Dr. Karen Milner remembers the news item that motivated her to revamp a national mentoring program.
The Equal Employment Opportunity Commission had identified mentoring as a barrier for the advancement of women in government.
That’s when Milner decided to become part of the solution for Federally Employed Women (FEW).
And the following year, she received the President’s Award for her contributions to a vital part of the organization’s program.
“This awardee is a quiet storm for FEW, phenomenal by nature,” said FEW National President Karen Rainey during the award ceremony. “During her time on the board of directors, she has renewed one the most valuable benefits of being a member in FEW. Her contributions are invaluable and will directly skyrocket the work we do toward advancing women’s careers and being a confidant in supporting other women.”
Milner, who was recently appointed by Rainey as special assistant for mentoring, said she was always focused on the big picture: “I wanted to contribute to the organization, but I also wanted to help women advance in government and break down those barriers.”
FEW’s National President Award is bestowed upon individuals who work toward the mission and purpose of the organization.
In Milner’s case, she got right to it. She started to revamp the mentoring program in October 2020.
The new mentoring program competitively selects FEW members who are also current federal employees to participate in the year-long program to enhance skills and capabilities to be competitive, improve resumes and individual development plans to show results, participate in project development to develop project management abilities and meet with senior leaders through presentations and mentoring. The FEW Mentoring Committee worked together to provide a comprehensive and progressive learning experience to support their development for career advancement.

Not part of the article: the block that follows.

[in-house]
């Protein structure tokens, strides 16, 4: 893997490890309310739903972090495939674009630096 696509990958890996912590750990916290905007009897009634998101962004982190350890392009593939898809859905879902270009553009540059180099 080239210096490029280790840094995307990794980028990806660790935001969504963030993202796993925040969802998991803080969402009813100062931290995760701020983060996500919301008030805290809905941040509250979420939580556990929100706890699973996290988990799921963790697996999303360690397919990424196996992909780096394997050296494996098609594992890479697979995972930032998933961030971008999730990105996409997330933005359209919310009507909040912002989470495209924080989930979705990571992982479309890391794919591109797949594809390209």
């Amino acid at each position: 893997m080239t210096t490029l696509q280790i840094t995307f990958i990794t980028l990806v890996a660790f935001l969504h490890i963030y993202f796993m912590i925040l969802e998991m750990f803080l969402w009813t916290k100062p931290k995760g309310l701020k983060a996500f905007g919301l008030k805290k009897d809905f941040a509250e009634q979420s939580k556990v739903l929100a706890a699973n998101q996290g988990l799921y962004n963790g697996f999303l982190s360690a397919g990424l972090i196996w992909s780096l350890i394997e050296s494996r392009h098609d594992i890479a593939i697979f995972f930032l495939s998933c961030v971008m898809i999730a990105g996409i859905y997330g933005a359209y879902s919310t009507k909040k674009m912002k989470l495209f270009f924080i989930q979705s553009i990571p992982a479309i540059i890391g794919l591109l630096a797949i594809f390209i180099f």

“Mentoring is a two-way street,” Milner said. “The mentor focuses on the mentee, but oftentimes the mentor learns just as much as the mentee. You have to have an open mind. The mentee has to be willing to accept feedback. I don’t call it criticism because it can be perceived negatively. The mentor and the mentee have to be on the same page to ensure the communication is received in the same way. Feedback is feedback. It’s up to you do with it what you think is best for you and your career.”
Milner said she learned a lot about herself in the process of revamping the program. “The most important thing for me is that I still have a want, a need and a desire to give back,” she said. “People can get tired and busy and forget to give back. FEW has reinvigorated me to give back.”
She also credits FEW for being a catalyst for professional development and career growth. In fact, she offers one important tip when it comes to leveraging the organization. “Take advantage of learning opportunities,” Milner said. “An opportunity may only come once in a lifetime. So if you pass it up, you may miss it. FEW is one of those opportunities where you can continue to develop yourself for career advancement in a safe environment where you have others to lean on and others to help you network.”